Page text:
It didn’t take long for the reprivatizing of buildings in Warsaw to become a lucrative business. If the law would grant the possibility of claiming compensation for land only to direct descendants and will-bearers of pre-war owners (Polish, Jewish and foreign alike) the possibility of abuse would be significantly reduced. That, unfortunately, hasn’t been the case here and the law isn’t foolproof. Many people successfully reprivatized buildings with very vague proof of actually being in any way connected to the rightful heirs of owners; for example arcane legalities and a lack of official diligence from the side of authorities enabled the reprivatization of a building in the name of a person who would have been over 130 years old at the time. The whole process reeked of corruption. Soon a specialized law firm and a friendly developer company emerged as an extremely successful duo in dealing in such cases. Grounds on which schools, recreational parks and public infrastructure had been built were threatened, which lead many people to protest, fearing that come next year their kids would lose their playgrounds. Names of those in the development business, like Marek Mossakowski and Robert Nowaczyk, attorney at law, have appeared and reappeared in several cases. The latest investigative piece by Iwona Szpala and Małgorzata Zubik in the daily “Gazeta Wyborcza” points to them being connected to cases of acquiring millions in compensations from the city for claims to buildings they previously bought for sums as little as 10 euros from elderly people. Moreover, the article points to the fact that officials who were tasked with dealing with issues of reprivatization, were often beneficiaries of the process themselves and had business ties with other people who had recently acquired buildings, among them the attorney Nowaczyk.

It wouldn’t be surprising if scandals connected to reprivatization and a 50-year old law would topple the Mayor of Warsaw and deal a deadly blow to her party just a year after they lost the general elections.

City council member Jan Śpiewak from “Miasto jest Nasze” (The city is ours), an activist group operating in Warsaw, says that the reprivatization business is no more than a mafia group. He has been saying this for a couple of years now  with each new fact validating his theory. “Miasto jest Nasze” was sued by Mossakowski for a “map of reprivatization” they put online showing how much real estate is tied to a few beneficiaries of a process originally designed to give buildings back to their owners. In first instance, Śpiewak lost and the court ordered the map to be taken down, yet the Court of Appeals dismissed the ruling. The Mayor of Warsaw, Hanna Gronkiewicz-Waltz – a the vice-chief of the ex-governing Platforma Obywatelska party (Civic Platform) – says there’s no problem of “wild reprivatization” and everything is happening within the law. She’s willing to admit however that the law isn’t perfect and that she and her party were fighting to change it. However, in the eyes of many, it took way too much time (the party ruled for 8 years) to be considered a serious effort. After the recent government change, it took Andrzej Duda, the new president of Poland, to finally sign the new regulations into law. His party is a vehement opponent of Hanna Gronkiewicz-Waltz and is pinning the entire problem on her administration by suggesting that she’s a corrupted sell-out who is willing to privatize the entire city and give it away to foreign investors. In response she claimed  that many of the plans for privatization and investment in real estate in Warsaw were public knowledge for years and nobody, neither from the left nor right, protested about them at the time. The controversial justice minister, Zbigniew Ziobro- who is referred to as “a Sheriff” by many for his willingness to take the lead in politically loaded cases  – declared the investigation into the death of Jolanta Brzeska to be reopened. Additionally, the Central Anticorruption Bureau is probing into the affairs of the city’s officials. There are voices however that point out to shared responsibility – not only the two main parties PiS (Law and Justice) and PO (Civic Platform) are guilty of negligience if not outright bribery, but also the whole of the establishment and elites in the country turned the blind eye to the plight of Warsaw poorest tenants. The crime is not a single mistake here or there, but a more serious one: creation system that enabled the rich getting richer by evicting the poor, taking up their homes and gentryfing city’s centre, buying up real estate for dime a dozen, forging identities and exerting pressure on officials. It’s deep, endemic and arrogant corruption in every sense of the word.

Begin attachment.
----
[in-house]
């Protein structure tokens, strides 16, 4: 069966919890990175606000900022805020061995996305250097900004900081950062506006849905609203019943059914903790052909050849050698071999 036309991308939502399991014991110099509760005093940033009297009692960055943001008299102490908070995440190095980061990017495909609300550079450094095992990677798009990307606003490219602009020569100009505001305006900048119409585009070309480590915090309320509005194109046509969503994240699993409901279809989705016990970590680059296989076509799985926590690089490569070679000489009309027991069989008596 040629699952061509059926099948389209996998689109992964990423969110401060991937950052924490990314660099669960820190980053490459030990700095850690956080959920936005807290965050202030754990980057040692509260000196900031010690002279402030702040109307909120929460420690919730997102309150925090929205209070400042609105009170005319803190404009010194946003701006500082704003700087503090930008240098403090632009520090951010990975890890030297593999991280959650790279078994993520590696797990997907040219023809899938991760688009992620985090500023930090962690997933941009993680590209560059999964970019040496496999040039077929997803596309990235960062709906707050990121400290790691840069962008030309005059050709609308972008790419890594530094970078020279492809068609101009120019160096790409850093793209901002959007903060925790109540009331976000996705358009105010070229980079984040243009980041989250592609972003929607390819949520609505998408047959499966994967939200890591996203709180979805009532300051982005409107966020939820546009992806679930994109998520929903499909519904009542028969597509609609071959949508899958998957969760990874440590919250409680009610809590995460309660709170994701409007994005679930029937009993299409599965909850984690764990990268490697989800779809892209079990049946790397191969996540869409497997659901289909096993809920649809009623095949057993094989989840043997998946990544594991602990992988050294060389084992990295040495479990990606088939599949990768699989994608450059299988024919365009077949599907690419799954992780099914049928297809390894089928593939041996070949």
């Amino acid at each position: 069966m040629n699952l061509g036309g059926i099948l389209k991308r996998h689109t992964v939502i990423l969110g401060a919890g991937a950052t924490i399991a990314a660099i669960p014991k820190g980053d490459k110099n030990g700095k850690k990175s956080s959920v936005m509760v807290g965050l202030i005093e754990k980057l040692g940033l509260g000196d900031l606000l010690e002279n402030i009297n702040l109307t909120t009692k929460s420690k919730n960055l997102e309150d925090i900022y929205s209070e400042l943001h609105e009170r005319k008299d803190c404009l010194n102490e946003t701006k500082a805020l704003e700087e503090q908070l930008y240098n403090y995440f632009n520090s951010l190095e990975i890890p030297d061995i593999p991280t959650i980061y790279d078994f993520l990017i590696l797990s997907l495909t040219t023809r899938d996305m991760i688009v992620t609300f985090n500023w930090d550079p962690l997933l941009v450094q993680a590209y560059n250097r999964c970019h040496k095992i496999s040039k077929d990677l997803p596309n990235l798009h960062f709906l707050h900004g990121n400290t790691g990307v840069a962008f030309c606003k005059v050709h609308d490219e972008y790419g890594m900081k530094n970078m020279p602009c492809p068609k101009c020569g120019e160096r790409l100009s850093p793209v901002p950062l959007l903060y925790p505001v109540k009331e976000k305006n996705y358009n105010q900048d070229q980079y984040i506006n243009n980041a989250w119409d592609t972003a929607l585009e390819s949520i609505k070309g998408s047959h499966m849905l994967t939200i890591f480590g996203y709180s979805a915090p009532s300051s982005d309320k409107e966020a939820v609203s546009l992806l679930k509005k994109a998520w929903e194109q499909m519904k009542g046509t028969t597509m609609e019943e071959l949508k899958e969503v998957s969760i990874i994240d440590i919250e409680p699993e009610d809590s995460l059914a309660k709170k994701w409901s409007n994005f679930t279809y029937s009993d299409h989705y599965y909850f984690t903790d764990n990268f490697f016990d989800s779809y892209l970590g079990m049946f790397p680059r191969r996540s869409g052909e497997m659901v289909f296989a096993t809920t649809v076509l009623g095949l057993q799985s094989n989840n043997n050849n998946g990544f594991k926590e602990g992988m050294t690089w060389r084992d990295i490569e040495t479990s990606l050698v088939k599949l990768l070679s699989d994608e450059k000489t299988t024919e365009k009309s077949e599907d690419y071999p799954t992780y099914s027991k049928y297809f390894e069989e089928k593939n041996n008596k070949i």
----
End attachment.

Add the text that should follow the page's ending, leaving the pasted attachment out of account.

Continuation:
Lawsuits are said to be piling up. It wouldn’t be surprising if scandals connected to reprivatization and a 50-year old law would topple the Mayor of Warsaw and deal a deadly blow to her party just a year after they lost the general elections. But again, should this issue be surprising in Warsaw? History affects politics every day here. Many hope however that this prolonged episode of corruption will become a part of history too, once and for all.


Jakub Dymek
Journalist, editor and translator.